Financial statement analysis is valuable for understanding a company's financial health and performance. Whether you're an investor, a lender, or a business owner, knowing how to read and interpret financial statements can help you make informed

# Financial Statement Analysis

## Net Profit Margin: Formula, Calculation, Interpretation

What's it: Net profit margin is a profitability ratio to measure how much profit is left (in percent) after the company has covered all its costs, including interest expense and taxes. We calculate it by dividing net profit by revenue.

## Efficiency Ratio: Type, Formula, Interpretation

What's it: An efficiency ratio is a financial ratio to show us how well a company utilizes its assets in relation to its ability to generate revenue. Some examples include accounts payable turnover ratio, inventory turnover ratio, and accounts

## Activity Ratio: Types, Formulas, and Interpretations

What's it: Activity ratio is a financial ratio to measure how well a company manages its assets. We then relate it to revenue or expenses to pay suppliers. Some are useful for assessing a company's effectiveness in managing short-term assets

## Cash Flow Ratios: Examples, Formulas, and Interpretations

What's it: Cash flow ratios are financial ratios calculated by comparing the metrics in the cash flow statement with other items in the financial statements. For example, cash from operations (CFO) is a commonly used metric. It is an

## Liquidity Ratio: Examples, Formulas, How to Calculate

What's it: The liquidity ratio is a financial ratio to measure a company's ability to meet its short-term obligations. Commonly used ratios are the current ratio, cash ratio, and quick ratio. Their calculations are relatively easy because we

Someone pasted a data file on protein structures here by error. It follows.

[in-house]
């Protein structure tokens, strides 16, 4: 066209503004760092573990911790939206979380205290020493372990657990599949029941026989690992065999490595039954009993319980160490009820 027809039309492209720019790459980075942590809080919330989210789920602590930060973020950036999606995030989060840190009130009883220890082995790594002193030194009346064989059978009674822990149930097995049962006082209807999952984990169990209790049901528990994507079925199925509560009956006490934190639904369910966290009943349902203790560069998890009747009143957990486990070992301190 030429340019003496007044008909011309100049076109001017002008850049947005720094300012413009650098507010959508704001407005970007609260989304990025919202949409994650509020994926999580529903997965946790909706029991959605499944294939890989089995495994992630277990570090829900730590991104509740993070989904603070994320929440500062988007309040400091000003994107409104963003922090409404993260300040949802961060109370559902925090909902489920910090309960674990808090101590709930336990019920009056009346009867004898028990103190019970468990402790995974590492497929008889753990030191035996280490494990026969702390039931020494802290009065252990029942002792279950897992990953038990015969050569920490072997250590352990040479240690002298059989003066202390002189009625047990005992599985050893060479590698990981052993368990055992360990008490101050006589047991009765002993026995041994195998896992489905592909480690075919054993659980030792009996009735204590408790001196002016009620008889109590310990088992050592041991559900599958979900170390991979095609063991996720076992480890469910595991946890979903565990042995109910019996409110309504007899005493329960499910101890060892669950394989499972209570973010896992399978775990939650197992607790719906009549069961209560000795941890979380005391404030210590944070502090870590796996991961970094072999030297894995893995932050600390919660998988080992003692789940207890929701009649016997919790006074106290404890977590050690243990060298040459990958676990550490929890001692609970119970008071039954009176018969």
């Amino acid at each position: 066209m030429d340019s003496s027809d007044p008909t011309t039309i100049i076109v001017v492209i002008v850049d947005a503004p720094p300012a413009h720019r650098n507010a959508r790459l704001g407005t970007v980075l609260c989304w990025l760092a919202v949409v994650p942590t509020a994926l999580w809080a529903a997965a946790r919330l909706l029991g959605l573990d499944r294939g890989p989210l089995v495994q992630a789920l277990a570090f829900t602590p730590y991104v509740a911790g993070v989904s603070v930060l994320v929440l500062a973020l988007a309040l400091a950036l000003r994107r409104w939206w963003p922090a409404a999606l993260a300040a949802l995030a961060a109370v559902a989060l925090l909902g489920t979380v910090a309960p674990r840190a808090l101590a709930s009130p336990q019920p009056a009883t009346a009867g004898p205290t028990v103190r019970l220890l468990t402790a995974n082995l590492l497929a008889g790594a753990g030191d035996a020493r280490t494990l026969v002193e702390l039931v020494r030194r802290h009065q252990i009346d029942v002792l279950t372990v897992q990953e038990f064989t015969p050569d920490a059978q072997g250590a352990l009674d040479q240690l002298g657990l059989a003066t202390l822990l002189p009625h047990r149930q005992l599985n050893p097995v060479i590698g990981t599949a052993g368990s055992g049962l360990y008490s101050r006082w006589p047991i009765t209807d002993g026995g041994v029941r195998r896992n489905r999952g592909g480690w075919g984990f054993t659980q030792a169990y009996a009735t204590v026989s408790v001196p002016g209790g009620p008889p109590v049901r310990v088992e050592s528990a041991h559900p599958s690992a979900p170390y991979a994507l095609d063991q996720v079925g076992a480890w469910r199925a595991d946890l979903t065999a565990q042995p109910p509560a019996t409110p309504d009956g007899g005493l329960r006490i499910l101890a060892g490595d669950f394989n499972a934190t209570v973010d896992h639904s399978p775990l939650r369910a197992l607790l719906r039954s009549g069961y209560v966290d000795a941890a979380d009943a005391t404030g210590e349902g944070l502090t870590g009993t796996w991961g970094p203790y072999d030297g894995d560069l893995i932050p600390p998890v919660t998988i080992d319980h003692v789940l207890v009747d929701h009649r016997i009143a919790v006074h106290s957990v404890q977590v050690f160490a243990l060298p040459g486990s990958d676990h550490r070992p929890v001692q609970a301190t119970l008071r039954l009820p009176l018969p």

## Current Ratio: How to Calculate and Interpret

What's it: The current ratio is a financial ratio to measure liquidity by considering all short-term assets and liabilities. It is the loosest ratio among other liquidity ratios such as quick and cash ratios. We get the current

## Quick Ratio: Formula, Calculation, Interpretation

What's it: The quick ratio is a financial ratio to measure liquidity by excluding some less liquid accounts such as inventory. It tells us how much more liquid current assets can cover short-term liabilities. Inventories and some other

## Working Capital Turnover: Formula, Calculation, and Interpretation

What's it: Working capital turnover is a financial ratio to measure how efficiently companies use their working capital to generate revenue. We calculate it by dividing revenue by the average working capital. A higher ratio indicates

## Days Payable Outstanding: How to Calculate and Interpret it

What's it: Days payable outstanding (DPO) is a financial ratio showing how many days on average it takes a company to pay its suppliers. We calculate it by dividing the number of days in a year by the accounts payable turnover

## Accounts Payable Turnover Ratio: How To Calculate And Read It